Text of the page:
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ORIGINAL ARTICLE
Year : 2017  |  Volume : 10  |  Issue : 6  |  Page : 1533-1536

The effect of meperidine on lidocaine-induced axillary block in patients undergoing upper extremities surgery


Department of Anesthesiology, School of Medicine, Kermanshah University of Medical Sciences, Kermanshah, Iran

Correspondence Address:
Abdolhamid Zokaei
School of Medicine, Kermanshah University of Medical Sciences, Kermanshah
Iran
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Source of Support: None, Conflict of Interest: None


DOI: 10.4103/ATMPH.ATMPH_497_17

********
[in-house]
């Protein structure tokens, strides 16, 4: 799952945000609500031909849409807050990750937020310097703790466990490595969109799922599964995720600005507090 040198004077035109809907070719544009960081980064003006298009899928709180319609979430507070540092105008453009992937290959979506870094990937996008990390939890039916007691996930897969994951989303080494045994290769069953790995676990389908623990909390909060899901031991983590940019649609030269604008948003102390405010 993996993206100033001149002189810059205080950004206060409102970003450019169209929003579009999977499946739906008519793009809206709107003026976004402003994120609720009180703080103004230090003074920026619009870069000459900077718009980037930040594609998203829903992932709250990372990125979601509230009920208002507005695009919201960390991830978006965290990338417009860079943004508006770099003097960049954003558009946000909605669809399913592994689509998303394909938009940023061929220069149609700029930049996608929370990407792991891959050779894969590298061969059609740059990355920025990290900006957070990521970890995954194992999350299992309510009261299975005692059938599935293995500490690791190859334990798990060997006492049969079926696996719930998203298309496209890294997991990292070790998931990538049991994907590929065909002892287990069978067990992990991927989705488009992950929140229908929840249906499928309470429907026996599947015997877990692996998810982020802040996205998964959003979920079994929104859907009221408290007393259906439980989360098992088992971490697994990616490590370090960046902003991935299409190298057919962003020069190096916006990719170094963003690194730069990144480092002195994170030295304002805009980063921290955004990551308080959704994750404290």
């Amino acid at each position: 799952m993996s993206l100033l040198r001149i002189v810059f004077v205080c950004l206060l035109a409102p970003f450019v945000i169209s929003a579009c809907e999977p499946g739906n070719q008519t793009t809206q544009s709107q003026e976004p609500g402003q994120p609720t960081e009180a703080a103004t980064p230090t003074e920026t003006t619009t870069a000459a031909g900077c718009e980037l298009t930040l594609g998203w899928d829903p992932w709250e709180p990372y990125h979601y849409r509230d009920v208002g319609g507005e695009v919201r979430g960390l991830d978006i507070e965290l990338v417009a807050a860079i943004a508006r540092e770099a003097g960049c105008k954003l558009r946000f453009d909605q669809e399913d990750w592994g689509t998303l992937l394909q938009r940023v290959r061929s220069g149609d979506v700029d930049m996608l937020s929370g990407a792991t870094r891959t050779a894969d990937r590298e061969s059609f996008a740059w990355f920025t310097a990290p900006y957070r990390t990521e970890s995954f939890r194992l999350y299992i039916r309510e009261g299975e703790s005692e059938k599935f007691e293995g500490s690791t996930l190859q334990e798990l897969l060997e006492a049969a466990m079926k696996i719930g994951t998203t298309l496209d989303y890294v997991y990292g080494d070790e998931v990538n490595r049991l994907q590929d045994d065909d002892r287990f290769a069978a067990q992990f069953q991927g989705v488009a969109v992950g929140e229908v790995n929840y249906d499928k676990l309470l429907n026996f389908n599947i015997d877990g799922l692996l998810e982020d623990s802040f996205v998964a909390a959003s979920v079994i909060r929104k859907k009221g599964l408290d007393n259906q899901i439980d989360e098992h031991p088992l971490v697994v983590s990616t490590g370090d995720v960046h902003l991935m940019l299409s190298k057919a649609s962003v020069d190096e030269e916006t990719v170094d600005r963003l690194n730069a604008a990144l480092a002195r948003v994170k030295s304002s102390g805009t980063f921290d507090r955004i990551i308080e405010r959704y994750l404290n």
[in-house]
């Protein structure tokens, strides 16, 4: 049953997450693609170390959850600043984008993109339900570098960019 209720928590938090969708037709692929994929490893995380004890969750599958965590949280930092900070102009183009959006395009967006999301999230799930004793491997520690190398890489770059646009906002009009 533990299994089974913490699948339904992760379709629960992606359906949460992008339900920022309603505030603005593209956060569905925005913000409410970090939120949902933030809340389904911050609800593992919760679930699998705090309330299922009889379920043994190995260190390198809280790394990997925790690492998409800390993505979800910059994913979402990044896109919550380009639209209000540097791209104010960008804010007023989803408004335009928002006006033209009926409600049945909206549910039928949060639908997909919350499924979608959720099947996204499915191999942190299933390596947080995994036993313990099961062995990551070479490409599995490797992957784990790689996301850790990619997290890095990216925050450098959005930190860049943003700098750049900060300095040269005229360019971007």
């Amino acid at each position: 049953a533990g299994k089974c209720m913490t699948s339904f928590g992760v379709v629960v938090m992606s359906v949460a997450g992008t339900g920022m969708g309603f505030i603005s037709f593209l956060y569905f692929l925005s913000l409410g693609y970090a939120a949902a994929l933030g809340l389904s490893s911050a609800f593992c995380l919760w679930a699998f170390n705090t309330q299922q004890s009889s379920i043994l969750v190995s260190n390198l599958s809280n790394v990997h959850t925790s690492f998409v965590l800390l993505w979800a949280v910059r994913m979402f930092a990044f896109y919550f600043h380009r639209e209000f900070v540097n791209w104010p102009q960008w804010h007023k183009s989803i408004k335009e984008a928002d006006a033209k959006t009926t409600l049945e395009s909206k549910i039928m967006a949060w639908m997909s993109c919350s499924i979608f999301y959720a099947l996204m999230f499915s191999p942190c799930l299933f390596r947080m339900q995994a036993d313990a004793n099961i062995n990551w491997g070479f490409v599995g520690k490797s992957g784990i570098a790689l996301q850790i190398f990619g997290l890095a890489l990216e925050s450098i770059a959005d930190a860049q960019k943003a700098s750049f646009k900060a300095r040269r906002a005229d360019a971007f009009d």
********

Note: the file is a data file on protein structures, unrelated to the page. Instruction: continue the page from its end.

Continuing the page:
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Background: The increasing use of regional anesthesia and peripheral nervous blocks and also local anesthetic effects of meperidine, made us adding this drug to lidocaine-induced axillary block for patients undergoing upper extremities surgery to measure its effects and especially block length time. Objective: The aim of this study is effect survey of meperidine on lidocaine-induced axillary block in patients undergoing upper extremities surgery. Materials and Methods: This randomized double-blinded clinical trial was conducted on consecutive forty patients aged between 15 and 56years, rated as the American Society of Anesthesiology I-II who were scheduled for upper extremities surgery. The study protocol was approved by the ethics committee at Kermanshah University of Medical Sciences. These 40patients divided into two groups which were similar in terms of age, gender, and weight. The patients were randomly assigned to receive one of the two following protocols for axillary block:(1) 40ml lidocaine 1% plus 0.01ml/kg normal saline and(2) 40ml lidocaine 1% plus 0.01ml/kg equaling 1mg/kg meperidine. The blocking method was similar in both groups(Ultrasound-Guided Axillary block). The analysis was done with Chi-square and Fisher's exact test for complications and t-test for quantitative variables in both groups. Results: Both two groups were similar in terms of block onset time, the intensity of analgesia block and side effects such as nausea, vomiting, hypotension, dizziness, arrhythmia, and convulsion. The obtained results from this study suggest that meperidine added to lidocaine-induced axillary block prolongs the duration of blocked(238±67.04vs. 166.7±39.6) which is statistically significant(P<0.001). Conclusion: According to the study findings, the axillary block onset time was not statistically different between two groups. Totally adding meperidine to lidocaine-induced axillary block did not lead to increase the systemic side effects, but prolonged duration of blockade significantly. It is suggested to use this method for prolonged surgeries especially in emergency patients with contraindication for general anesthesia and also for general populations who have short time upper extremity surgery and also to provide a long-term postoperation analgesia.


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